Families of 12 people from the state who had gone to work in Iran have alleged that they were kept confined by their employer. Officials at the Indian consulate in Iran spoke to the 12 labourers and assured their return.
The families alleged that the labourers were forced to survive in a single room with little food and water ever since their passports and visas were seized allegedly by their employer.
The families have sought the intervention of the state and central governments to bring their relatives back. With the help of an NGO called ‘National Anti-Trafficking Committee’, a letter has been sent to the offices of the prime minister, Union minister of external affairs, and the chief minister and home minister of West Bengal.
“We got information on Sunday that 12 people from West Bengal, between the age group 19-24, were illegally imprisoned in Iran. I also got their videos. We contacted all concerned authorities including the PMO to External Affairs Ministry. A K Singh of the Indian consulate office of Iran has already to the victims. They also managed to arrange food for the victims and have assured them that efforts are on to bring them back to the country,” said SK Jinnar Ali, national chairman of the National Anti-Trafficking Committee.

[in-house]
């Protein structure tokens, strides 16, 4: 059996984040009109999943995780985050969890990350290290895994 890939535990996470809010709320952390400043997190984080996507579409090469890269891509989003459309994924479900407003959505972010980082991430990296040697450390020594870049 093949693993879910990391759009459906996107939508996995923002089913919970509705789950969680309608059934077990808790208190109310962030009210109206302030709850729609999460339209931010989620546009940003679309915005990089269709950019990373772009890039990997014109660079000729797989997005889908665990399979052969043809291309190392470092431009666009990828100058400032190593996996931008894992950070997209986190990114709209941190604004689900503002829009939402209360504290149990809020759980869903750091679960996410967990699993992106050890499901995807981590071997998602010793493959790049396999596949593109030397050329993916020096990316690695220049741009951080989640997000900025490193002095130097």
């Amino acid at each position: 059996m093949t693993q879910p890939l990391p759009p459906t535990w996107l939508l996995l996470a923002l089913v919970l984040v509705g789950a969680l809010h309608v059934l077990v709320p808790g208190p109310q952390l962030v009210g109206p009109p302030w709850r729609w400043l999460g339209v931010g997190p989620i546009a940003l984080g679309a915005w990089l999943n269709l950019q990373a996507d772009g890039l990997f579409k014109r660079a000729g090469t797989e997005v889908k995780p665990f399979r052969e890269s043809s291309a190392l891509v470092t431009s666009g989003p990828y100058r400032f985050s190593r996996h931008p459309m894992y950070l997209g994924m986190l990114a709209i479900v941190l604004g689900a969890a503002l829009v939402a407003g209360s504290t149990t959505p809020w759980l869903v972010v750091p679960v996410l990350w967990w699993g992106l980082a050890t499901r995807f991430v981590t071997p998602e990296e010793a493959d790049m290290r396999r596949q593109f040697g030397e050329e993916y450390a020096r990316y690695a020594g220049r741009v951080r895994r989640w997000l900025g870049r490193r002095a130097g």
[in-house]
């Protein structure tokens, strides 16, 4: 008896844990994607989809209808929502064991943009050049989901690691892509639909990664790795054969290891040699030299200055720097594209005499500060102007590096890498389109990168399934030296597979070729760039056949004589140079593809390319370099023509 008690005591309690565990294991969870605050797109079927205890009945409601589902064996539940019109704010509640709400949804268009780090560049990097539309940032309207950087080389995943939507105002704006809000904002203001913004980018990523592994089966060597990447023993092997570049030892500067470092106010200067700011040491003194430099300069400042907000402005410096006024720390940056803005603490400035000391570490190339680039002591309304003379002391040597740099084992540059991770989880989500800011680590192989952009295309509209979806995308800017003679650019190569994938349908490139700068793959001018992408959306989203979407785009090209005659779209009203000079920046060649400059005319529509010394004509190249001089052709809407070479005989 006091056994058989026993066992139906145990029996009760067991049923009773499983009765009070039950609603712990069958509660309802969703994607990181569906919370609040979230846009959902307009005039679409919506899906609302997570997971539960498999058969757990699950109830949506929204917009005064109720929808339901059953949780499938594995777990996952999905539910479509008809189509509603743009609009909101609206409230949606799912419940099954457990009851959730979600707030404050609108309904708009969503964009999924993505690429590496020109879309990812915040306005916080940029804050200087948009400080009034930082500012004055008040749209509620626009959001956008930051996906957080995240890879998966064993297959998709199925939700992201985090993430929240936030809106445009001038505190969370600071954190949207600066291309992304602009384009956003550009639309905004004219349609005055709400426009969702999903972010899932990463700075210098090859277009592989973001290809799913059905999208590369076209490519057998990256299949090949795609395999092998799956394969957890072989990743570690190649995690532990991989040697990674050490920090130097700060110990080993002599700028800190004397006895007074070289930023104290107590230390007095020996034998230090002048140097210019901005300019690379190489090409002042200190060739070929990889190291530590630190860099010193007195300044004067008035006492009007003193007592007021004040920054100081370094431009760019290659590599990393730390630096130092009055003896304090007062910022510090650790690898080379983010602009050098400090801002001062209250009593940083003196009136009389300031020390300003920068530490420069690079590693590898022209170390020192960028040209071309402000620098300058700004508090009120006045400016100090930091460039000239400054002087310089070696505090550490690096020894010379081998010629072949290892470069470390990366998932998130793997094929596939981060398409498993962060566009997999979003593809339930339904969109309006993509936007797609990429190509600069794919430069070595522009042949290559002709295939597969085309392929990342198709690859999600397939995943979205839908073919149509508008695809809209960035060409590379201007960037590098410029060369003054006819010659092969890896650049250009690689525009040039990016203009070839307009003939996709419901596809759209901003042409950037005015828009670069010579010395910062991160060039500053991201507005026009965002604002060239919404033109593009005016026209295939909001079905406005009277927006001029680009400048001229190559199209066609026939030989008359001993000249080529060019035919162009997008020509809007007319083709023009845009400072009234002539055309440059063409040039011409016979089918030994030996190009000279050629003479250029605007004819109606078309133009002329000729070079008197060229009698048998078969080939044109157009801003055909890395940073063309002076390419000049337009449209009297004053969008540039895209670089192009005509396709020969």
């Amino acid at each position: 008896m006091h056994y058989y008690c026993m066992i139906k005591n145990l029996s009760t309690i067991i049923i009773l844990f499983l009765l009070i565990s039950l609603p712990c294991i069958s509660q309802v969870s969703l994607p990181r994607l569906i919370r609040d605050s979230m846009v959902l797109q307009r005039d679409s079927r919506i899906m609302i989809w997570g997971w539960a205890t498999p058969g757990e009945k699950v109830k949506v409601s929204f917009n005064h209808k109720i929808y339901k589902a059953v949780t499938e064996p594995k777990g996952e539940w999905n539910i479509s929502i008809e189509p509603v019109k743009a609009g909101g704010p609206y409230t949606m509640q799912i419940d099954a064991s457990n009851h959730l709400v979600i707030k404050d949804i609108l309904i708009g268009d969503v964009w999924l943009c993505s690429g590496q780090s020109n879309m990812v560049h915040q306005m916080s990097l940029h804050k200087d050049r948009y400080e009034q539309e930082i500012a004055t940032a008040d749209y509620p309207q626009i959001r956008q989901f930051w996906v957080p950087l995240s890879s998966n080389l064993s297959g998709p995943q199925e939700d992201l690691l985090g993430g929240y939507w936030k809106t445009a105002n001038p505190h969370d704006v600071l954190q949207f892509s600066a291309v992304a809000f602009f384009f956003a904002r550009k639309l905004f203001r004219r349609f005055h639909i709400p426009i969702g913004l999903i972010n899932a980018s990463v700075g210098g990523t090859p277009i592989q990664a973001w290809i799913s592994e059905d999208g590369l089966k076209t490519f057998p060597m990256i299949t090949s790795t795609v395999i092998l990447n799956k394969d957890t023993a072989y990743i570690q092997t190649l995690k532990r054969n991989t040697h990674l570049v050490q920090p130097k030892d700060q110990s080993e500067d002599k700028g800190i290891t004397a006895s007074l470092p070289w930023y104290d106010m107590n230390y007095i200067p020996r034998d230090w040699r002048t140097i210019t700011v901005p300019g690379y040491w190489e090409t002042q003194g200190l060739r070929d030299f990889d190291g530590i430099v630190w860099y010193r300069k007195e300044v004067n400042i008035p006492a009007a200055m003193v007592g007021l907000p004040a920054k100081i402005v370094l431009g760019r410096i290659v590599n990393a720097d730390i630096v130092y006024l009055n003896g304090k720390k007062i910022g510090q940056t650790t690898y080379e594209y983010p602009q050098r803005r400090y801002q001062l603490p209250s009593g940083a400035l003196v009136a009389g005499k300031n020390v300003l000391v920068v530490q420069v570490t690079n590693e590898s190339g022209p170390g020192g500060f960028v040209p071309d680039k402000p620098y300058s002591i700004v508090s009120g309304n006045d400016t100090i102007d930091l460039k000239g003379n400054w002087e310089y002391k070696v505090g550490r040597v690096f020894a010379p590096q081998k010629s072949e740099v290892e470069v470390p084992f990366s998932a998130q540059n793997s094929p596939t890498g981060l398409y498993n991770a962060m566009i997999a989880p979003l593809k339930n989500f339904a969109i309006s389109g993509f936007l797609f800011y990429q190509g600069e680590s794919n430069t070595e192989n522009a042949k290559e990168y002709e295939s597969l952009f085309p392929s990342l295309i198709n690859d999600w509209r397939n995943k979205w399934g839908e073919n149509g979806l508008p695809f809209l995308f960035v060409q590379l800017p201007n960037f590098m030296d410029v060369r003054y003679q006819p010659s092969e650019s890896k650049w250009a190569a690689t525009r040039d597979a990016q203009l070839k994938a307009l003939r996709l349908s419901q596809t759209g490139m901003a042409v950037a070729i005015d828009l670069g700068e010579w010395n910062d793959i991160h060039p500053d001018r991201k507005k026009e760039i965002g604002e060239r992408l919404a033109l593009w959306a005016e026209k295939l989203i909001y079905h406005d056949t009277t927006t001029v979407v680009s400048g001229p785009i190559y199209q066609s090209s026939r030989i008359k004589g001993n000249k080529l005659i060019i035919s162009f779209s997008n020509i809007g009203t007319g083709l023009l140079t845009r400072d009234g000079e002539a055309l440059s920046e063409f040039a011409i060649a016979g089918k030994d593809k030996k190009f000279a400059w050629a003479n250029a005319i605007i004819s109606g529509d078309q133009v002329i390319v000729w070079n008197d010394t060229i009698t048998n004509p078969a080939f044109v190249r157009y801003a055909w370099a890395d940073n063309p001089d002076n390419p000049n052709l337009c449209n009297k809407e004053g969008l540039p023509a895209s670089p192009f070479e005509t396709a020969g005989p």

According to relatives, one Giasuddin Mallick took the 11 people, who were jewellery-makers, to Iran. Mallick had been working in Dubai in a jewellery showroom for 15 years. Last year, he met a sheikh in Iran who asked him to bring 10-11 labours from India and assured him that they will be given proper food and salary. Mallick took Rs 50,000 to Rs 60,000 from each of them and took them to Iran in February on a tourist visa, the relatives claimed.
“After the tourist visa expired, the employer asked them to submit their passport and visas to get a work visa. Later, he said the company was in loss and that they couldn’t employ them. When the 12 labourers wanted to come back to India, the company refused to give them their passport unless they pay them Rs 3.5 lakh citing some losses. They had no balance in their mobile phones to make a call. Somehow they sent us an audio message and we could connect to them through WhatsApp,” said Sk Salim, brother-in-law of Moinuddin, one of the 12 labourers.
“My brother-in-law had gone there with lots of dreams. They had promised him a monthly salary of Rs 50,000 but they only gave him half the salary and that too only for the first two months. For the past seven days, they were only giving breakfast. We are really worried about how they are surviving without any money and hope that the government will intervene to bring them back,” said Sk Samir, a relative of one of the labourers.